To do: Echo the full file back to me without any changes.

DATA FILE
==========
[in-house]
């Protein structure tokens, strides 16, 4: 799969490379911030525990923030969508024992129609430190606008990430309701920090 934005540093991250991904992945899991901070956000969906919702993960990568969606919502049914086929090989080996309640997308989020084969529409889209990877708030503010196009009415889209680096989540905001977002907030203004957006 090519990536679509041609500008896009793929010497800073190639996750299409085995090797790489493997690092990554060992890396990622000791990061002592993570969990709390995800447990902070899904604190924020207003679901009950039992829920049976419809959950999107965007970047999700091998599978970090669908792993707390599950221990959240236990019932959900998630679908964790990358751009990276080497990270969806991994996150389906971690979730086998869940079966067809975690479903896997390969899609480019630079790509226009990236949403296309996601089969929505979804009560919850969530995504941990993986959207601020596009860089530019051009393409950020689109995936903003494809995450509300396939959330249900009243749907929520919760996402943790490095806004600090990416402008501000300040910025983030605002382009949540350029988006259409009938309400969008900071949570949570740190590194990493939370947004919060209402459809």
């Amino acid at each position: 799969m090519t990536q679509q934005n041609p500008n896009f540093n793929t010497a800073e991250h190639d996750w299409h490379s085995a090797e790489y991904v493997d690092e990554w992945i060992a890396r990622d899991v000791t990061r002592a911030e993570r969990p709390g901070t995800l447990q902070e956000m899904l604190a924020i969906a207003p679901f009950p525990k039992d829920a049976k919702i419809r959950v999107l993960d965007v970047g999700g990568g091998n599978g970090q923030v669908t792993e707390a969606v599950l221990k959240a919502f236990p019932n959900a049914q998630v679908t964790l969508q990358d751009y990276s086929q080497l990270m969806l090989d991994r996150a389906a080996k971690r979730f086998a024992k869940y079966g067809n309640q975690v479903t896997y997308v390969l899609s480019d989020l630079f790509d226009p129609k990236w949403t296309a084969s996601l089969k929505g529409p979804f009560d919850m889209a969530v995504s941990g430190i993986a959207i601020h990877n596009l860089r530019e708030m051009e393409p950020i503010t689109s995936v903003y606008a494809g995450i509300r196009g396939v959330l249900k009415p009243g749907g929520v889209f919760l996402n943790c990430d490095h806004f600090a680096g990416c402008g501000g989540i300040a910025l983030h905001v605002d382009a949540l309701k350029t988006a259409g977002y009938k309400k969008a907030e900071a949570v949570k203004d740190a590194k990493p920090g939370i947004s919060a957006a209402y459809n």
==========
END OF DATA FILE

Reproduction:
[in-house]
């Protein structure tokens, strides 16, 4: 799969490379911030525990923030969508024992129609430190606008990430309701920090 934005540093991250991904992945899991901070956000969906919702993960990568969606919502049914086929090989080996309640997308989020084969529409889209990877708030503010196009009415889209680096989540905001977002907030203004957006 090519990536679509041609500008896009793929010497800073190639996750299409085995090797790489493997690092990554060992890396990622000791990061002592993570969990709390995800447990902070899904604190924020207003679901009950039992829920049976419809959950999107965007970047999700091998599978970090669908792993707390599950221990959240236990019932959900998630679908964790990358751009990276080497990270969806991994996150389906971690979730086998869940079966067809975690479903896997390969899609480019630079790509226009990236949403296309996601089969929505979804009560919850969530995504941990993986959207601020596009860089530019051009393409950020689109995936903003494809995450509300396939959330249900009243749907929520919760996402943790490095806004600090990416402008501000300040910025983030605002382009949540350029988006259409009938309400969008900071949570949570740190590194990493939370947004919060209402459809």
């Amino acid at each position: 799969m090519t990536q679509q934005n041609p500008n896009f540093n793929t010497a800073e991250h190639d996750w299409h490379s085995a090797e790489y991904v493997d690092e990554w992945i060992a890396r990622d899991v000791t990061r002592a911030e993570r969990p709390g901070t995800l447990q902070e956000m899904l604190a924020i969906a207003p679901f009950p525990k039992d829920a049976k919702i419809r959950v999107l993960d965007v970047g999700g990568g091998n599978g970090q923030v669908t792993e707390a969606v599950l221990k959240a919502f236990p019932n959900a049914q998630v679908t964790l969508q990358d751009y990276s086929q080497l990270m969806l090989d991994r996150a389906a080996k971690r979730f086998a024992k869940y079966g067809n309640q975690v479903t896997y997308v390969l899609s480019d989020l630079f790509d226009p129609k990236w949403t296309a084969s996601l089969k929505g529409p979804f009560d919850m889209a969530v995504s941990g430190i993986a959207i601020h990877n596009l860089r530019e708030m051009e393409p950020i503010t689109s995936v903003y606008a494809g995450i509300r196009g396939v959330l249900k009415p009243g749907g929520v889209f919760l996402n943790c990430d490095h806004f600090a680096g990416c402008g501000g989540i300040a910025l983030h905001v605002d382009a949540l309701k350029t988006a259409g977002y009938k309400k969008a907030e900071a949570v949570k203004d740190a590194k990493p920090g939370i947004s919060a957006a209402y459809n």